Nieuws borstvoeding

 

Thema Borstvoeding


Extra vitamine D aan moeders die borstvoeding geven goed voor babyís

Uit recent onderzoek van de Universiteit van Otago in Nieuw Zeeland blijkt dat een hoog gedoseerd vitamine D-supplement, maandelijks toegediend aan moeders die borstvoeding geven, een manier kan zijn om de vitamine D-status van hun baby te verbeteren.

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Suiker uit borstvoeding zou babyís beschermen tegen dodelijke infectie

Een type suiker die van nature voorkomt in de borstvoeding van sommige vrouwen kan pasgeboren babyís beschermen tegen een infectie met potentieel levensbedreigende bacteriŽn genaamd Groep B streptokokken, zo meldt een recente studie van het Imperial College London. Deze bacteriŽn zijn een veel voorkomende oorzaak van meningitis bij pasgeborenen en de hoofoorzaak van infecties in de eerste drie levensmaanden in het Verenigd Koninkrijk en wereldwijd.

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Blootstelling chemische stoffen zorgt voor vroegtijdig beŽindigen van borstvoeding

De laatste jaren komt het industriŽle chemische stof PFOA in een aantal onderzoeken voor als mogelijke oorzaak voor gezondheidsproblemen zoals kanker en abnormale hoeveelheid vetweefsel bij kinderen (adipositas). Nu is er een link gevonden tussen de bloedspiegel van de moeder en het vroegtijdige beŽindiging van borstvoeding.

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Moedermelkhormonen hebben impact op darmflora zuigelingen

Uit een studie van de nieuwe 'University of Colorado Anschutz Medical Campus' blijkt dat hormonen in moedermelk de ontwikkeling van gezonde bacteriŽn kunnen beÔnvloeden in de darmen van zuigelingen en ze mogelijk beschermen tegen darmontstekingen, obesitas en andere aandoeningen op latere leeftijd.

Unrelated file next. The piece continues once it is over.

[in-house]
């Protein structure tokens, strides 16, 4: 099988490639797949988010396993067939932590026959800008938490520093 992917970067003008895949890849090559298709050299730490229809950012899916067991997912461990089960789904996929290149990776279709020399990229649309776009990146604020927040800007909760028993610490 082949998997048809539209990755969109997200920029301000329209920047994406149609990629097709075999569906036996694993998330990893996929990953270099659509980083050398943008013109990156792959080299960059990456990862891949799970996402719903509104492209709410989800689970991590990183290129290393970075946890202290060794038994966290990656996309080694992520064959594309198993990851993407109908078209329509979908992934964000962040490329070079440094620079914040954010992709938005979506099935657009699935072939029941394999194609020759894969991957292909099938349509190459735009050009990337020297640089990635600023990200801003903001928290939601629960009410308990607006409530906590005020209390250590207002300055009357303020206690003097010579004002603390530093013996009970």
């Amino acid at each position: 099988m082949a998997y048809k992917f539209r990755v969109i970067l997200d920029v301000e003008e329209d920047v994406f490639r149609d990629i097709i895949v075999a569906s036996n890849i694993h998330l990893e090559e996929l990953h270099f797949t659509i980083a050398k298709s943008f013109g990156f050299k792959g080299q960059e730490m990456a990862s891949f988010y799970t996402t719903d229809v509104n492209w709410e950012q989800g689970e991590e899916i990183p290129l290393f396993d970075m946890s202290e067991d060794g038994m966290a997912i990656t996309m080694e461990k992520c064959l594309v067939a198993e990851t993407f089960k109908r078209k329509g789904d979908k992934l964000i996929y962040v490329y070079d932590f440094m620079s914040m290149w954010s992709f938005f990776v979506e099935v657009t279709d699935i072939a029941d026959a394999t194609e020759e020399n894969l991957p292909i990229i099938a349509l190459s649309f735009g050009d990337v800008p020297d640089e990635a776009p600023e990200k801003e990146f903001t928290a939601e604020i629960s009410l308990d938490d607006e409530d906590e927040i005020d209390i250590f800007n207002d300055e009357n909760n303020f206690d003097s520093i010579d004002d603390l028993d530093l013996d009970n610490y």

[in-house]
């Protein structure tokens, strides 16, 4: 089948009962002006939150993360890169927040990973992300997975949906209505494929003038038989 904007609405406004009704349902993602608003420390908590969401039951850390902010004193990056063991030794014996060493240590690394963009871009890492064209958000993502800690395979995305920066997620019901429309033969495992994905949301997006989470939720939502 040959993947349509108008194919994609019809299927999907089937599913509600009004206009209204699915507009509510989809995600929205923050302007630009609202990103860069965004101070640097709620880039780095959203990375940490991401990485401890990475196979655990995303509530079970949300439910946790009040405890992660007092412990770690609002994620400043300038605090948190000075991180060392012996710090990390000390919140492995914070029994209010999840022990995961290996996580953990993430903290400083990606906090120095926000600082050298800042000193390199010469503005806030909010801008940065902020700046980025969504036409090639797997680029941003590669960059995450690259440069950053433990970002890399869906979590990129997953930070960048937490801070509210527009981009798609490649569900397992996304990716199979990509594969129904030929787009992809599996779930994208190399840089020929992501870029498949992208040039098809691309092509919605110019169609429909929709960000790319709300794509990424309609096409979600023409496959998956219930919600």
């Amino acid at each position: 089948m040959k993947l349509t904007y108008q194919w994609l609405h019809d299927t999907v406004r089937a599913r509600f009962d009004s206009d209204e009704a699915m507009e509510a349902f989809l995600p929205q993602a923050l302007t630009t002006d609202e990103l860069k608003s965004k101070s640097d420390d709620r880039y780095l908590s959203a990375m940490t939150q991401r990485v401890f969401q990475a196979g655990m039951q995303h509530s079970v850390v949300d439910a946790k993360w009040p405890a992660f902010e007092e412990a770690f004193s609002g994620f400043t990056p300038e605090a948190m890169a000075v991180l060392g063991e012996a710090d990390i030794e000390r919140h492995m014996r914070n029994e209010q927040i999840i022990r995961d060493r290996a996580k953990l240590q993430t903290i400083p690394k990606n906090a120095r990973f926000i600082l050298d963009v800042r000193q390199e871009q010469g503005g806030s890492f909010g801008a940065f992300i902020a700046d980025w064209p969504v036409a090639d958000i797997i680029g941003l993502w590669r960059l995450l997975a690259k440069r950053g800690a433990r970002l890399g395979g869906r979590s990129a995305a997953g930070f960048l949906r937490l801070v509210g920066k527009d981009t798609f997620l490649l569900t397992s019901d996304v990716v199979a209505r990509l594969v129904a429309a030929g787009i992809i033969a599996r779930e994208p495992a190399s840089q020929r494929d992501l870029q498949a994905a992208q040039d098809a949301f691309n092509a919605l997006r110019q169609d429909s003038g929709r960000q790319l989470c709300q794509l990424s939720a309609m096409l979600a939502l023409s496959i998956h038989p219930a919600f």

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Eťn van de geheimen van aanmaak borstvoeding ontdekt

Onderzoekers van het Walter and Eliza Hall Institute hebben ťťn van de geheimen ontrafeld van een grote melkproductie bij borstvoeding. De onderzoeken wijzen uit dat borstcellen twee kernen ontwikkelen als de borst overgaat op aanmaak van moedermelk om de pasgeborene te voeden.

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Moedermelk gekoppeld aan significante vroege groei van de hersenen

Het voeden van premature baby's met vooral borstvoeding gedurende de eerste maand lijkt meer de groei van de hersenen te stimuleren, in vergelijking met baby's die weinig of geen moedermelk krijgen.

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Moedermelk en de darmflora van de baby: een oeroude symbiose

Het maagdarmkanaal van kinderen die borstvoeding krijgen wordt gevoed met specifieke beschermende microben. De moedermelk zelf zorgt voor de ontwikkeling van het darmmicrobioom van de pasgeborene, door een zeer specifieke bacteriepopulatie te voeden, die op zijn beurt voeding en bescherming biedt aan het kind.